Spot gold was down 0.1% at $1,833.00 per ounce by 0721 GMT, after hitting its highest since Feb. 11 at $1,845.06 on Monday.
U.S. gold futures fell 0.2% to $1,834.20 per ounce.
“Although gold extended higher earlier today, it’s struggling to continue building momentum and part of that is concern about inflation … it isn’t a given that those job numbers mean that the Fed won’t act,” DailyFX currency strategist Ilya Spivak said.
There is significant resistance for gold within the $1,855-$1,875 zone, while support is around the $1,800 level, Spivak said.
Making gold more expensive for holders of other currencies, the dollar index was up 0.2% after hitting a more than two-month low in the previous session following U.S. non-farm payrolls data on Friday that showed jobs growth unexpectedly slowed in April.
Investors are now waiting for the U.S. consumer price index report due on Wednesday to gauge inflationary pressure and the Federal reserve’s policy stance.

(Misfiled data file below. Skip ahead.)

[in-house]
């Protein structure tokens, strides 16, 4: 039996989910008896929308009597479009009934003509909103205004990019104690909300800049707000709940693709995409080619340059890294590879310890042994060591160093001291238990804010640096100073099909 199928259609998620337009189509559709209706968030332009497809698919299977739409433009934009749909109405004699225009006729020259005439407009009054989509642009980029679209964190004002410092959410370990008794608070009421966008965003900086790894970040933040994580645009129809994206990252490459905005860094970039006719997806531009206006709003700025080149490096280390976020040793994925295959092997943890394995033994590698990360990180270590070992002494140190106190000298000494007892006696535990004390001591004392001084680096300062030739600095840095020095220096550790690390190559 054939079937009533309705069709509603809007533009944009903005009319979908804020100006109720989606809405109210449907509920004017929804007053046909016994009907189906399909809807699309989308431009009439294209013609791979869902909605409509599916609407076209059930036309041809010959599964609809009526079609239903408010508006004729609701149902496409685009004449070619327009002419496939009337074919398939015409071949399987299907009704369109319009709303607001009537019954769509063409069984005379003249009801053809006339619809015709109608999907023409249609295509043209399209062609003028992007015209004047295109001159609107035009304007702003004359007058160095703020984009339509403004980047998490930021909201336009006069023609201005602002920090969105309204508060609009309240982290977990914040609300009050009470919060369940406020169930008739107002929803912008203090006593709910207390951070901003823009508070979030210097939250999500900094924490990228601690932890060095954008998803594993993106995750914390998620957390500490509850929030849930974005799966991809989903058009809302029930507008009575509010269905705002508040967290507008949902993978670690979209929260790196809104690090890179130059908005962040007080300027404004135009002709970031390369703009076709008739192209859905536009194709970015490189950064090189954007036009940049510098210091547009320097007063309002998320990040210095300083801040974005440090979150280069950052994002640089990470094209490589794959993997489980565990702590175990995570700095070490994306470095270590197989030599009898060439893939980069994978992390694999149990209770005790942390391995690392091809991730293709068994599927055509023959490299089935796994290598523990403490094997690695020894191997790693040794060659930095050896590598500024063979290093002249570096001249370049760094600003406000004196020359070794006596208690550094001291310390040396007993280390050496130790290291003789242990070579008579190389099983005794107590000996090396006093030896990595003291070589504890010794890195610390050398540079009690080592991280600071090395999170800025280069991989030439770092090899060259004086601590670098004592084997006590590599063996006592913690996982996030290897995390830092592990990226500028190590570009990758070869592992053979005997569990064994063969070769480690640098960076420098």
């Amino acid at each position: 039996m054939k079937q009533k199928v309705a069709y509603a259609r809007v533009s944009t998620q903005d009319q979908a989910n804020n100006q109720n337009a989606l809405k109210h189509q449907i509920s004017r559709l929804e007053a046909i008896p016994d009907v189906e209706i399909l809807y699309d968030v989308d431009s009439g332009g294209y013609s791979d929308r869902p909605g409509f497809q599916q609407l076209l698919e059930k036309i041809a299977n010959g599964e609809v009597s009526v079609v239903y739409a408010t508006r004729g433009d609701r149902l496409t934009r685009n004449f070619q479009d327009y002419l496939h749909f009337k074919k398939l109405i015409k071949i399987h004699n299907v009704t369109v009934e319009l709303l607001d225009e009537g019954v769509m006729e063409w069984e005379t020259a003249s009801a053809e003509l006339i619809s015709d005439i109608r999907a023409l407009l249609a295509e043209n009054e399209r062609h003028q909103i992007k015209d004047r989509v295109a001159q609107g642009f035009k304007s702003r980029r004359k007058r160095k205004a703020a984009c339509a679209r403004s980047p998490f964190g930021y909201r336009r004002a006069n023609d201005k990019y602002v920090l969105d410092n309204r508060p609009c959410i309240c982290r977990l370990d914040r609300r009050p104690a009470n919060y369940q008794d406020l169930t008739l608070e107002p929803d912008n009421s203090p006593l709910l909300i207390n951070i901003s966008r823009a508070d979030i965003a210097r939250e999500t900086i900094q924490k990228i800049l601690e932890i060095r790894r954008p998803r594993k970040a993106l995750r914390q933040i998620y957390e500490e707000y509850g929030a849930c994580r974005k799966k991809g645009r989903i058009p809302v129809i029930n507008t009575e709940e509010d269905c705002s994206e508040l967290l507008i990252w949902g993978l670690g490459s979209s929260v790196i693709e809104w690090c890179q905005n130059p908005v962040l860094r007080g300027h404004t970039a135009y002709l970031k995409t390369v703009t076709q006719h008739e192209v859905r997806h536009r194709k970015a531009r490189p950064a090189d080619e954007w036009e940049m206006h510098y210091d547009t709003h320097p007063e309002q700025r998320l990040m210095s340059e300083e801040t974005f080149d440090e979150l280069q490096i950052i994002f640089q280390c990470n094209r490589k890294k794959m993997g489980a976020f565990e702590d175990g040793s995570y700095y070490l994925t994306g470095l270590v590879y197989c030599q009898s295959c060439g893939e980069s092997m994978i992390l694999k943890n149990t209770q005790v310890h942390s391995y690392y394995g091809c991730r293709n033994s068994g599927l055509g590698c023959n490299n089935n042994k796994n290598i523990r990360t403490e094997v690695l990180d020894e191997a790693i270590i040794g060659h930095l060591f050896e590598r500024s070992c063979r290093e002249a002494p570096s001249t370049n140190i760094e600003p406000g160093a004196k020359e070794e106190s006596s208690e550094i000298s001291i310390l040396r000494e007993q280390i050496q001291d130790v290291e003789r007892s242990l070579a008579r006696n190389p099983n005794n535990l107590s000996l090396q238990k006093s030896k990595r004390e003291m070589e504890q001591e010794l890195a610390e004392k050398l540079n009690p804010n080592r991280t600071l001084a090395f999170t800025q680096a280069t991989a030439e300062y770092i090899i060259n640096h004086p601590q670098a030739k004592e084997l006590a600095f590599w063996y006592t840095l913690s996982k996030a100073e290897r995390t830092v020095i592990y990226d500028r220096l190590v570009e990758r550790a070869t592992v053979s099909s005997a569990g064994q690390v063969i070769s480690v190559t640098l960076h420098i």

Fed officials would like to see higher inflation, more wage growth and several months of strong employment gains before they consider adjusting monetary policy, Chicago Fed Bank President Charles Evans said on Monday.
Bank of Japan policymakers warned of risks to the country’s economic recovery as pandemic curbs weighed on service consumption.
“The scope for further declines (in gold prices) may be modest,” HSBC analysts said in a note, adding that a decline in yields offers gold a chance to rally.
Palladium was up 0.1% at $2,961.52 per ounce, silver was down 0.1% at $27.29, while platinum fell 0.4% to $1,241.64. (Reporting by Shreyansi Singh in Bengaluru; Editing by Subhranshu Sahu and Vinay Dwivedi)